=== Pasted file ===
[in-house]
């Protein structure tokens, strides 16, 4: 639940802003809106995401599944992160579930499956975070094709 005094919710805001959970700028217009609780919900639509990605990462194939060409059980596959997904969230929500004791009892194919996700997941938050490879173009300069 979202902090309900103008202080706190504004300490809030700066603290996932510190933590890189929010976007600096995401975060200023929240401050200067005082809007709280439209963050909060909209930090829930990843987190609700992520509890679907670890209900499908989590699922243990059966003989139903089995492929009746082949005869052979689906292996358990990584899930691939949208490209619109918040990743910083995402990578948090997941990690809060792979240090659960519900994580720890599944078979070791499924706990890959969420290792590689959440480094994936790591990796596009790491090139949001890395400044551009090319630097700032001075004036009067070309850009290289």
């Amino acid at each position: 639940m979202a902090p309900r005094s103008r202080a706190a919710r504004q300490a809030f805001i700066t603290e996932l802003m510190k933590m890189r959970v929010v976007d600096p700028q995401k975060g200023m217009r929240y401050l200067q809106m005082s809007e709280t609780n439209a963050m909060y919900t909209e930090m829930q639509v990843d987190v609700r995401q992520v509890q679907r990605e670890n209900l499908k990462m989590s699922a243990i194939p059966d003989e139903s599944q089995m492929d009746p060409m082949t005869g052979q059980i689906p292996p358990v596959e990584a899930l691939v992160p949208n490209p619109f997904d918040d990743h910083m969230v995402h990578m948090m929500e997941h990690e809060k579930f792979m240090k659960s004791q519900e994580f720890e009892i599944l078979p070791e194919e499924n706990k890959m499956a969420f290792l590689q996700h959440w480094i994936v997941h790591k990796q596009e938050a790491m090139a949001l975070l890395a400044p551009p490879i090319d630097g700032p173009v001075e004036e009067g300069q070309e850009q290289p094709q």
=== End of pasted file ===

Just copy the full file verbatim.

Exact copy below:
[in-house]
């Protein structure tokens, strides 16, 4: 639940802003809106995401599944992160579930499956975070094709 005094919710805001959970700028217009609780919900639509990605990462194939060409059980596959997904969230929500004791009892194919996700997941938050490879173009300069 979202902090309900103008202080706190504004300490809030700066603290996932510190933590890189929010976007600096995401975060200023929240401050200067005082809007709280439209963050909060909209930090829930990843987190609700992520509890679907670890209900499908989590699922243990059966003989139903089995492929009746082949005869052979689906292996358990990584899930691939949208490209619109918040990743910083995402990578948090997941990690809060792979240090659960519900994580720890599944078979070791499924706990890959969420290792590689959440480094994936790591990796596009790491090139949001890395400044551009090319630097700032001075004036009067070309850009290289």
């Amino acid at each position: 639940m979202a902090p309900r005094s103008r202080a706190a919710r504004q300490a809030f805001i700066t603290e996932l802003m510190k933590m890189r959970v929010v976007d600096p700028q995401k975060g200023m217009r929240y401050l200067q809106m005082s809007e709280t609780n439209a963050m909060y919900t909209e930090m829930q639509v990843d987190v609700r995401q992520v509890q679907r990605e670890n209900l499908k990462m989590s699922a243990i194939p059966d003989e139903s599944q089995m492929d009746p060409m082949t005869g052979q059980i689906p292996p358990v596959e990584a899930l691939v992160p949208n490209p619109f997904d918040d990743h910083m969230v995402h990578m948090m929500e997941h990690e809060k579930f792979m240090k659960s004791q519900e994580f720890e009892i599944l078979p070791e194919e499924n706990k890959m499956a969420f290792l590689q996700h959440w480094i994936v997941h790591k990796q596009e938050a790491m090139a949001l975070l890395a400044p551009p490879i090319d630097g700032p173009v001075e004036e009067g300069q070309e850009q290289p094709q």